What to pay attention to, what do the producers do to make the food look good, how to choose the right food to have a healthy cat. Choosing the right food is not easy at all.

Food analytical composition

Every food label contains ingredients as well as the analytical composition. Analytical composition tells us the percentage of protein, fat, fiber, ash, phosphorus and calcium in the food. Most of us do not pay attention to this part of the label because it doesn’t mention ingredients. Every cat food contains all of the above ingredients but their sources are different. Here is the example of two foods of very different quality:

In this food, the percentage of protein is lower but almost all or all of it comes from meat – fresh lamb, dehydrated lamb, fresh duck, dehydrated pollack…yummy!!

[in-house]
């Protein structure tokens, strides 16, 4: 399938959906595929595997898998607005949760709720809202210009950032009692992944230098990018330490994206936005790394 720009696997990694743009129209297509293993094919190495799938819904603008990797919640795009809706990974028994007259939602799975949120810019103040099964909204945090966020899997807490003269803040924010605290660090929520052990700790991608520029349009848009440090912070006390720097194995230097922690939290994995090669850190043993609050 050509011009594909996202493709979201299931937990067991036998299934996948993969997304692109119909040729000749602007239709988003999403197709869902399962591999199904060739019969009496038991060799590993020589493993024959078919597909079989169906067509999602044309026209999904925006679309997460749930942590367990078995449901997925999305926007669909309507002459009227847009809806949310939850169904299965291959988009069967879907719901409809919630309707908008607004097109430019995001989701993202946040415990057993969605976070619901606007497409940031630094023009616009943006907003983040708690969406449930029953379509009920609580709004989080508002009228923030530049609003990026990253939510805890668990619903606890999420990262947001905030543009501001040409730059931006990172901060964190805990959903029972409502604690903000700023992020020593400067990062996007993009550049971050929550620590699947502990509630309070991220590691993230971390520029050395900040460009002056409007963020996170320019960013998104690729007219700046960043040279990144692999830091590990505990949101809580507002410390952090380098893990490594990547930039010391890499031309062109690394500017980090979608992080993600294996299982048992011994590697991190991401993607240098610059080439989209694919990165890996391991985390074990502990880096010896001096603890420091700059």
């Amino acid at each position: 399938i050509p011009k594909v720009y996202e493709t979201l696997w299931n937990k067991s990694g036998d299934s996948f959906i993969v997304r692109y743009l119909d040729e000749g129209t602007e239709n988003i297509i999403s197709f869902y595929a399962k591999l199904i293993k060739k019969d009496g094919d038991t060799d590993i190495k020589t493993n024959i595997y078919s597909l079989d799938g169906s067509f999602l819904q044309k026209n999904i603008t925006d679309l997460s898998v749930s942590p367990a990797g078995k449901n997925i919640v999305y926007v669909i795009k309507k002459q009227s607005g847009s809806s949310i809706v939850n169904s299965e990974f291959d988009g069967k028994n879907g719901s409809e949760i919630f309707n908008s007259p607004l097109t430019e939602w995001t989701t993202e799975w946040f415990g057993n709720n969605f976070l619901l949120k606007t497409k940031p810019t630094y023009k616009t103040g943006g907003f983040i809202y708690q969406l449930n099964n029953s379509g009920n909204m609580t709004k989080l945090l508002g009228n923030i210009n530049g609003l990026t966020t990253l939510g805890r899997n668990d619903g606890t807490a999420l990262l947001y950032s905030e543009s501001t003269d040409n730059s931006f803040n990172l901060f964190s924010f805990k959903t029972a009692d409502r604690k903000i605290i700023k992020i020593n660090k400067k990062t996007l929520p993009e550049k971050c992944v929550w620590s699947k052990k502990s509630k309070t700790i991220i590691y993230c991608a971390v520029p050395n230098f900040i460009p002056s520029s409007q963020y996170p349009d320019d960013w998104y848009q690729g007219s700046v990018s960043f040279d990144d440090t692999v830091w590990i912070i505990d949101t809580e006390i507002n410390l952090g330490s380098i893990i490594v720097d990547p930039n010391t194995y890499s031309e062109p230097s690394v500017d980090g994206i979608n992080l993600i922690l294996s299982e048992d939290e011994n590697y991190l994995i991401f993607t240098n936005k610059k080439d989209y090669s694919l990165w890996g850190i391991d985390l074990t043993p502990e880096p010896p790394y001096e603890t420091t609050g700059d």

In the second food, there is 2% protein more than in the first food but most of it comes from wheat mentioned as a second ingredient, soybean meal, gluten-free corn meal and corn! Eew!!

The difference in ingredients is easily noticeable; however, the analytical composition looks very similar. The amount of protein in both foods is almost the same but its source is meat in the good food and grains in the other one. So it is important to pay attention to all the information placed on the label to know the sources of the analytical components. What is also interesting is that none of the labels mentions content of carbohydrates which are also an important part of a healthy diet.

Carbohydrates in cats’ foods